Kansas lawmakers at the state and federal level were quick to condemn the violence at the U.S. Capitol on Jan. 6.
Rioters invaded the Capitol building to try and stop Congress from certifying the Electoral College votes as debate was taking place in the chambers.
Thousands of President Trump’s supporters gathered to protest what they believed were fraudulent election results in several swing states. Rioters broke away from the ranks of peaceful protesters and attacked the Capitol.
Five people died in the riot, including one U.S. Capitol Police officer. The attack led to property damage, theft, assaults on law enforcement officers, and other federal crimes. Numerous rioters had been arrested as of Monday, and more arrests are expected in the coming days.
“Absolutely horrifying,” state Rep. Mark Samsel, a Wellsville Republican, said in a Jan. 6 Facebook post. “Watching today’s scenes brings tears to my eyes. It sickens me to the core. It is un-American.”
U.S. Sen. Jerry Moran, also a Republican, issued a statement Jan. 6 condemning the most destructive breach of the Capitol since the War of 1812.
“I condemn the violence and destruction at the U.S. Capitol in the strongest possible terms,” Moran said. “It is completely unacceptable and unpatriotic. This is a sad day for our nation and it is an unwelcome reminder that our democracy is fragile. God Bless the Capitol Police and our law enforcement officers. Please pray for our nation.”
The Kansas Democratic Party also issued a statement Jan. 6:
“The Kansas Democratic Party strongly condemns the violent protests seen at the United States Capitol today. This form of lawless behavior has no place in our country and does not reflect the values of the American people. The Kansas Democratic Party calls on Donald Trump, (U.S. Sen.) Roger Marshall, (U.S. Reps.) Tracey Mann, Jake LaTurner, and Ron Estes to tone down their rhetoric and stop their partisan politics by falsely sowing doubt on our electoral process. Kansans deserve better from their elected officials.”
In follow-up emails, state Sen. Caryn Tyson of Parker and state Rep. Samantha Poetter of Paola, both Republicans, condemned the violence but defended the rights of those who were there to peacefully protest.
“The vast majority of those who went to Washington D.C. remained peaceful and I’m grateful to those who are willing to peacefully take a stand for what they believe in. Those who didn’t remain peaceful, who destroyed property and caused harm to others must be held responsible for their actions,” Poetter said. “We’ve all faced many frustrations with our electoral process, media bias, and the politically correct culture trying to silence so many. It’s exhausting, deterring, and disheartening. But destruction and violence is not now, nor ever will it be the answer.”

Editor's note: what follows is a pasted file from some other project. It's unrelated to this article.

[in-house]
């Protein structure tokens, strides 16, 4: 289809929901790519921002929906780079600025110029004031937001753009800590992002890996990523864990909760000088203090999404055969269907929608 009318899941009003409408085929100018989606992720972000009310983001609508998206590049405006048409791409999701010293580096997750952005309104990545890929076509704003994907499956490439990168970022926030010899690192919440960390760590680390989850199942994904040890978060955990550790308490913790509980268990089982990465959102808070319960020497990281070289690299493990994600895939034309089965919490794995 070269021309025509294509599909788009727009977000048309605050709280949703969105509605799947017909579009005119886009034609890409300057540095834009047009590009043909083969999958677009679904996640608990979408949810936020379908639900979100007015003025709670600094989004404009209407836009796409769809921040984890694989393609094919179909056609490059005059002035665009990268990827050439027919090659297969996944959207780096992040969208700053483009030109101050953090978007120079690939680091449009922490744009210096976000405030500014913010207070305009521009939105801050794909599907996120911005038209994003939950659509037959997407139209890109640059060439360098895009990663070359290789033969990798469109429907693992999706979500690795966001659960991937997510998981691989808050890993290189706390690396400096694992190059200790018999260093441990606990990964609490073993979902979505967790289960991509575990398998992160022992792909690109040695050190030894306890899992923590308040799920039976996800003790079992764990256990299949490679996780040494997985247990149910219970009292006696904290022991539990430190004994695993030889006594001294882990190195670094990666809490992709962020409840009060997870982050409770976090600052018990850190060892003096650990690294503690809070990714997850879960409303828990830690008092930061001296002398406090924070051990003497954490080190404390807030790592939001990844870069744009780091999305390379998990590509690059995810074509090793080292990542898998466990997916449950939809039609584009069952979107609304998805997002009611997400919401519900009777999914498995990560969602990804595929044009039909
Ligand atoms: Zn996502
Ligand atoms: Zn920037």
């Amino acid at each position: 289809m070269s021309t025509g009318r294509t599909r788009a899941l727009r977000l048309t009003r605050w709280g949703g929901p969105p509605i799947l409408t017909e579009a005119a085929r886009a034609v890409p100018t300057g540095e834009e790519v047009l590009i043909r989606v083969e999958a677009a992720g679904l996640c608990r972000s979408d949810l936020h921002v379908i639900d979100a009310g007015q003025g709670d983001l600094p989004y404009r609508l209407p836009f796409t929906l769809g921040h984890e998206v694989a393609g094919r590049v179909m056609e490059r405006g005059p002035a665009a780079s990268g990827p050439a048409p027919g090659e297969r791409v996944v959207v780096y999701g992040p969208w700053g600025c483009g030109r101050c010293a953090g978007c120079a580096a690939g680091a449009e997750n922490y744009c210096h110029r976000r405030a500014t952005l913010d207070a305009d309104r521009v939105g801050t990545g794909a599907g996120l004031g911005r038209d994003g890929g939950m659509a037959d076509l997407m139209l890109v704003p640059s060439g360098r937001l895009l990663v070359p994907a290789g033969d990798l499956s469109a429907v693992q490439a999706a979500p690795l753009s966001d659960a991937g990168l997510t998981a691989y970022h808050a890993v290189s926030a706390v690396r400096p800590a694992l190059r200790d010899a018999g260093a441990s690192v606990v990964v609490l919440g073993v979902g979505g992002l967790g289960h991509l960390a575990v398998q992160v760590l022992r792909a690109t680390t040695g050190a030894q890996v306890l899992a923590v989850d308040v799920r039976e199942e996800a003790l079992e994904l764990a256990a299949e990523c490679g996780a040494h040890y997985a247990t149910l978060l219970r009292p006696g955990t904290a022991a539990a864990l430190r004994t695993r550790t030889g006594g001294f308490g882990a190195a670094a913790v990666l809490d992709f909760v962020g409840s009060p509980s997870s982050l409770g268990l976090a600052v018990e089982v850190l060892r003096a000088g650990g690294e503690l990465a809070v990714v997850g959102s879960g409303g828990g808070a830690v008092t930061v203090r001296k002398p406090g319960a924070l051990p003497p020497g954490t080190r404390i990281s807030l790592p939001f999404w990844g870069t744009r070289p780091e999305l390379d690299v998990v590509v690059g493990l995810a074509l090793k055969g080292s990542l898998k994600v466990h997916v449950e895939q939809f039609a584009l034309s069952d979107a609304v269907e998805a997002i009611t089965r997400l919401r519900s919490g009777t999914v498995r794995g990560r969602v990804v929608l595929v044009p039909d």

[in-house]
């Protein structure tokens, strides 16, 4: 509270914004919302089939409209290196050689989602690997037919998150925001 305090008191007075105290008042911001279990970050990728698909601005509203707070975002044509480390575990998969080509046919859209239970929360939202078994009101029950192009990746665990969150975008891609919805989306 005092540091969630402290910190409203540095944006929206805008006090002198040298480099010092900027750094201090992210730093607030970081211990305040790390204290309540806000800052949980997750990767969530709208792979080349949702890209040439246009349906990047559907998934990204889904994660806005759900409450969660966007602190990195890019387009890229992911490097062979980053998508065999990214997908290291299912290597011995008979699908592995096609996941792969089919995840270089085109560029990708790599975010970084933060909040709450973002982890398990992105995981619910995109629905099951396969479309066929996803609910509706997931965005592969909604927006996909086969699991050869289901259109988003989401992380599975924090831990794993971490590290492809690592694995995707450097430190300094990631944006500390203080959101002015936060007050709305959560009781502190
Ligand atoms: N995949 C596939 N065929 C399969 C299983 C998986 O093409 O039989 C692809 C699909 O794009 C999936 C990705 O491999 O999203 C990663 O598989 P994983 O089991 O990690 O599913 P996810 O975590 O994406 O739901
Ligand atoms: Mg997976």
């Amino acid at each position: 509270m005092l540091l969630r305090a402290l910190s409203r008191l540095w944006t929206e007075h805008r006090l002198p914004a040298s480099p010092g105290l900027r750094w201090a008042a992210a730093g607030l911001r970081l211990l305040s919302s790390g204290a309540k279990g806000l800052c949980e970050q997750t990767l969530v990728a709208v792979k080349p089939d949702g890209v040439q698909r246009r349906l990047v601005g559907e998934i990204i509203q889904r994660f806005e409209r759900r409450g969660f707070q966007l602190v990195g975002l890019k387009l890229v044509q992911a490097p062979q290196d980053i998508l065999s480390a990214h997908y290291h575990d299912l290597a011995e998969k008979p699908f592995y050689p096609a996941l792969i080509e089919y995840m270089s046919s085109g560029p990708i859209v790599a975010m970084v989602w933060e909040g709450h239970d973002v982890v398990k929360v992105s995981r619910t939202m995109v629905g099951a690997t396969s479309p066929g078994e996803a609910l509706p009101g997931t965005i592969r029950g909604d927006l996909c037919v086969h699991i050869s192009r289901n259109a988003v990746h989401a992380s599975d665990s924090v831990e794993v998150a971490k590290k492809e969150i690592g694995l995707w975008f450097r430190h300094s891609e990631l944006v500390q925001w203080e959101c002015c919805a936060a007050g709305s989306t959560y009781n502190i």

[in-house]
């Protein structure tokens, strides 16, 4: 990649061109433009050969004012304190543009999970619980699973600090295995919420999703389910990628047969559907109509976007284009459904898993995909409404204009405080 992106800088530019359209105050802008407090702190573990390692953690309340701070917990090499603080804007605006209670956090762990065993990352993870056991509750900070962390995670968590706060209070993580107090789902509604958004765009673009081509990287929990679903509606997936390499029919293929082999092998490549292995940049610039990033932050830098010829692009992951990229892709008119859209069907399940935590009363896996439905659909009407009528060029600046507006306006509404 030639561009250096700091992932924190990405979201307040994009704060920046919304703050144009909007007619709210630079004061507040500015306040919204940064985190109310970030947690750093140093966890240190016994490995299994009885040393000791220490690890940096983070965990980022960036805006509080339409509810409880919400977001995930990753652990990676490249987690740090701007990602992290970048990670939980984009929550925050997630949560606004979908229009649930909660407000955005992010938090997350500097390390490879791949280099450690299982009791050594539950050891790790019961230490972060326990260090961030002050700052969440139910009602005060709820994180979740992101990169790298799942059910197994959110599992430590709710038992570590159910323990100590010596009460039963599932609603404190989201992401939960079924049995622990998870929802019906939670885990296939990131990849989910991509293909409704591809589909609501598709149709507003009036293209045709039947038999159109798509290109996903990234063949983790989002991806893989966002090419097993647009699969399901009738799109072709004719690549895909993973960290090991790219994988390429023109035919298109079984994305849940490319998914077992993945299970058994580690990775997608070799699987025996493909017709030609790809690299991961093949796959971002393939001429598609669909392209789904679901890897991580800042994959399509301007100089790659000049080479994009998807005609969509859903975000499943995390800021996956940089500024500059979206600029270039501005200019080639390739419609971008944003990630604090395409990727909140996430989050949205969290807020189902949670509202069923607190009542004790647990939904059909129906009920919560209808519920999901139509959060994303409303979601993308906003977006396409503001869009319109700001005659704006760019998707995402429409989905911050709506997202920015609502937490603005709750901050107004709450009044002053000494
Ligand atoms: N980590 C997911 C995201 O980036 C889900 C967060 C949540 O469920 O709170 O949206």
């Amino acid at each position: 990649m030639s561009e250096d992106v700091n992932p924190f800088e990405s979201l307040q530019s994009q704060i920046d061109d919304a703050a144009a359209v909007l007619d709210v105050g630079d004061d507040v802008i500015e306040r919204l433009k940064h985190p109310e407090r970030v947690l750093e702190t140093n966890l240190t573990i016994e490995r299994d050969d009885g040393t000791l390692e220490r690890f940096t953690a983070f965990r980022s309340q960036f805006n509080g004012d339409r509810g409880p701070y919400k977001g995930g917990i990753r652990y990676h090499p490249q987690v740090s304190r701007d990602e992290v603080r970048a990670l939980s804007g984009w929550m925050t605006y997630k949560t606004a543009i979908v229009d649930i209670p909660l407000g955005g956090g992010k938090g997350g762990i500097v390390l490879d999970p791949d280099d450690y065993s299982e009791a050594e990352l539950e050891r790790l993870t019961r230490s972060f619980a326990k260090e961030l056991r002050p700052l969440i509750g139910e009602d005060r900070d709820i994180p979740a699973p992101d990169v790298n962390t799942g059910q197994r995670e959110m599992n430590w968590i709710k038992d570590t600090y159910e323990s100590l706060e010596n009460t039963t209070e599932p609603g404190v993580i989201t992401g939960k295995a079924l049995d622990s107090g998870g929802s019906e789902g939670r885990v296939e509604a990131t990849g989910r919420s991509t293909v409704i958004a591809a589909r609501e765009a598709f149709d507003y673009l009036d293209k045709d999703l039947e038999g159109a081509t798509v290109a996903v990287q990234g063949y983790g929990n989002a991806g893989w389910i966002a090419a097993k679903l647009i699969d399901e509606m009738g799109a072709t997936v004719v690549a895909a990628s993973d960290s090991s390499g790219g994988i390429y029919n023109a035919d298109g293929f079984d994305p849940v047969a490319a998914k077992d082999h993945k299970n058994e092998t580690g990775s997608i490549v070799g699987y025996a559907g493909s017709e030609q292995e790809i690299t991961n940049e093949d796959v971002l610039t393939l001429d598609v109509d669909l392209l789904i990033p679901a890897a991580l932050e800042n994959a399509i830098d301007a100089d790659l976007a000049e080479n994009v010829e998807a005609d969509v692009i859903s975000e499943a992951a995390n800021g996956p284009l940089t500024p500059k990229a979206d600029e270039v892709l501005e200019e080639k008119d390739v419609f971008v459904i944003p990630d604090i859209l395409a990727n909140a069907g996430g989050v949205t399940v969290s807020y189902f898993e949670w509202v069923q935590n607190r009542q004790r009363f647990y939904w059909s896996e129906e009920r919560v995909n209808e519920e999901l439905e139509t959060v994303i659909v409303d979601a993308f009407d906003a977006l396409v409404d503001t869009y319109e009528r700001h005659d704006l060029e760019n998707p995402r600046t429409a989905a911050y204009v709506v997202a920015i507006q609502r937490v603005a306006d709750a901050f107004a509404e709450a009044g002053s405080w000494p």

Poetter said she has condemned acts of violence and destruction in recent months.
“I’ve stood strong in my support of law enforcement and condemned the rioting, destruction, and harm caused to others over the last seven months,” Poetter said. “I remain strong in my support of law enforcement, and condemn acts of destruction and violence regardless of political affiliation.
“My takeaway from it all going into this session is to remain strong, never stray from standing up for what’s right, and lead by example,” said the first-term lawmaker.
In her email, Tyson said, “January 6th, 2021, thousands of people in Washington D.C. and at state capitols across the nation peacefully gathered to demonstrate their disdain for the handling of the 2020 election by several states and to encourage legislatures to stand for and protect the integrity of our elections.
“I fully support the peaceful demonstrators and their efforts to protect our elections,” Tyson said. “However, their message was lost when a few outliers broke the law at our nation’s Capitol. I condemn the violence and illegal activity.”
House Democrats are threatening this week to impeach President Trump for what they say was his role in inciting the deadly riot. Democrat leadership in the House was prepared to file one article of “incitement to insurrection” to impeach the president for comments he made to protesters before they marched down Pennsylvania Avenue to the Capitol. A vote could take place this Wednesday.
Some lawmakers and law enforcement agencies have expressed concern about the possibility of more violence in the waning days of the Trump presidency, especially directed at the inauguration ceremony on Jan. 20 when President-elect Joe Biden is expected to take the oath of office.
Samsel, who was critical of the president’s response to the U.S. Capitol riot, said in a follow-up email his takeaway from the events of Jan. 6 was twofold.
“One, our words and actions of elected officials matters. We must choose them carefully, then speak them with power and conviction,” Samsel said. “Second, it underscores why all elected officials must strive for personal accountability to do what is right every single time, especially the rank-and-file. We cannot be consumed with the lure of later leadership positions — we are already in leadership positions with deep obligations to the people we serve.”